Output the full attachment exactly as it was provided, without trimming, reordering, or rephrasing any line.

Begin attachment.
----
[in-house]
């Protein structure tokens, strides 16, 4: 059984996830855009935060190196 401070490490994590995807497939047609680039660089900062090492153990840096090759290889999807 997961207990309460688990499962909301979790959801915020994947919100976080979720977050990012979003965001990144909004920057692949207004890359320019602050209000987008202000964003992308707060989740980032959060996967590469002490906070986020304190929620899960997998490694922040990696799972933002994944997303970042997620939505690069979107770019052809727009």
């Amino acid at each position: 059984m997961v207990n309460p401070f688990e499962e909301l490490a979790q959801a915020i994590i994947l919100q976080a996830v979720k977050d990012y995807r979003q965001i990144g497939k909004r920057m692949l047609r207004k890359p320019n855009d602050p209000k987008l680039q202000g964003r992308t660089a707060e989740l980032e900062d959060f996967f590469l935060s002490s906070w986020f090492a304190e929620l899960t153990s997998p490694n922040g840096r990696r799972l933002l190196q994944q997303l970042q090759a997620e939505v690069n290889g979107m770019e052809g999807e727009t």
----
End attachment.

[in-house]
């Protein structure tokens, strides 16, 4: 059984996830855009935060190196 401070490490994590995807497939047609680039660089900062090492153990840096090759290889999807 997961207990309460688990499962909301979790959801915020994947919100976080979720977050990012979003965001990144909004920057692949207004890359320019602050209000987008202000964003992308707060989740980032959060996967590469002490906070986020304190929620899960997998490694922040990696799972933002994944997303970042997620939505690069979107770019052809727009």
């Amino acid at each position: 059984m997961v207990n309460p401070f688990e499962e909301l490490a979790q959801a915020i994590i994947l919100q976080a996830v979720k977050d990012y995807r979003q965001i990144g497939k909004r920057m692949l047609r207004k890359p320019n855009d602050p209000k987008l680039q202000g964003r992308t660089a707060e989740l980032e900062d959060f996967f590469l935060s002490s906070w986020f090492a304190e929620l899960t153990s997998p490694n922040g840096r990696r799972l933002l190196q994944q997303l970042q090759a997620e939505v690069n290889g979107m770019e052809g999807e727009t």